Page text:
Mechanical and surface finishing

The newly produced casting, now decored and with risers removed, has a particularly rough surface morphology (due to the fact that the mould is made up of sand grains), often with sand and binder residue still “stuck”. Once the removal treatments have been carried out to eliminate the casting appendages, additional operations are required in order for the casting to meet the design requirements (geometry and surface characteristics). One of the most common treatments is sandblasting, which allows the surface of the casting to be cleaned of impurities and residue, albeit preserving a certain roughness.

It is common for “burrs” to form in castings due to the infiltration of liquid cast iron, for example, in the space between the upper and lower flask. Burrs are therefore a geometrical irregularity that must be removed (deburring) using an angle grinder or by turning operations.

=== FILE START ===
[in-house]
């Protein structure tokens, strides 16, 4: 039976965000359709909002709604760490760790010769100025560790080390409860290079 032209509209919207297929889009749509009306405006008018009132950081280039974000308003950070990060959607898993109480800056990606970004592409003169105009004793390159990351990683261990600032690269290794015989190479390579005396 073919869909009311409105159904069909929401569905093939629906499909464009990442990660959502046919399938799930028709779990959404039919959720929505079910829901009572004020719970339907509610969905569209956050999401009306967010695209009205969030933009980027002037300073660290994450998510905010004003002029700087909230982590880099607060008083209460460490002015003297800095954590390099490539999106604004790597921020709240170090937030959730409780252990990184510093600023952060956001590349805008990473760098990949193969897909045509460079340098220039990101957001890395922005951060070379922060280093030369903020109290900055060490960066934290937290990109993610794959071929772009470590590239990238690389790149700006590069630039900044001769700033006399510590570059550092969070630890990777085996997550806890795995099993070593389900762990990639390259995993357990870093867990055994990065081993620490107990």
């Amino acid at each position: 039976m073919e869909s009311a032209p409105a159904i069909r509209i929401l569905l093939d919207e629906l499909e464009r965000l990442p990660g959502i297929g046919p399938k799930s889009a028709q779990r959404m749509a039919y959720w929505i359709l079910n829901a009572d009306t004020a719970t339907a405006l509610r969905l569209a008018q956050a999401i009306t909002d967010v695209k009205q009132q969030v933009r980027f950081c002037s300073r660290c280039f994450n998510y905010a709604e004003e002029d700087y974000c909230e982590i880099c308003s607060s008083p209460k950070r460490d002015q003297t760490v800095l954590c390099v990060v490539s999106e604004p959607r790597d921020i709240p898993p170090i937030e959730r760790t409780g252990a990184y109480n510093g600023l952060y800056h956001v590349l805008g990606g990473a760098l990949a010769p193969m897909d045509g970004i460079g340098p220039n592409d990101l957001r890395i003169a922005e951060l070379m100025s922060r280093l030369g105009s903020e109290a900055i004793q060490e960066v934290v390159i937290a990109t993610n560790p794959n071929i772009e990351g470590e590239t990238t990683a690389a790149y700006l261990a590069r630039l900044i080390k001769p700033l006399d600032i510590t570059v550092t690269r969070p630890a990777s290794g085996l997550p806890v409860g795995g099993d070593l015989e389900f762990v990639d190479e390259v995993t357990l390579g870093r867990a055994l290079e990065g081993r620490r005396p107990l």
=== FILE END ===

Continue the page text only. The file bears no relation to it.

Super Satisfying Sand Blasting Session – RRC Restoration

Subsequently, if requested, all the mechanical finishing operations are carried out, necessary to remove any machining allowances and obtain the desired tolerances and roughness according to the design.
The main types of mechanical machining that can be performed on cast irons are explained at: Mechanical machining of cast irons

Cast irons normally have good machinability due to the presence of graphite, which for all intents and purposes acts like a solid lubricant, thus facilitating machining and cutting. In many cases, the thermal conductivity properties of graphite also allow dry mechanical machining, without the use of cooling fluids.

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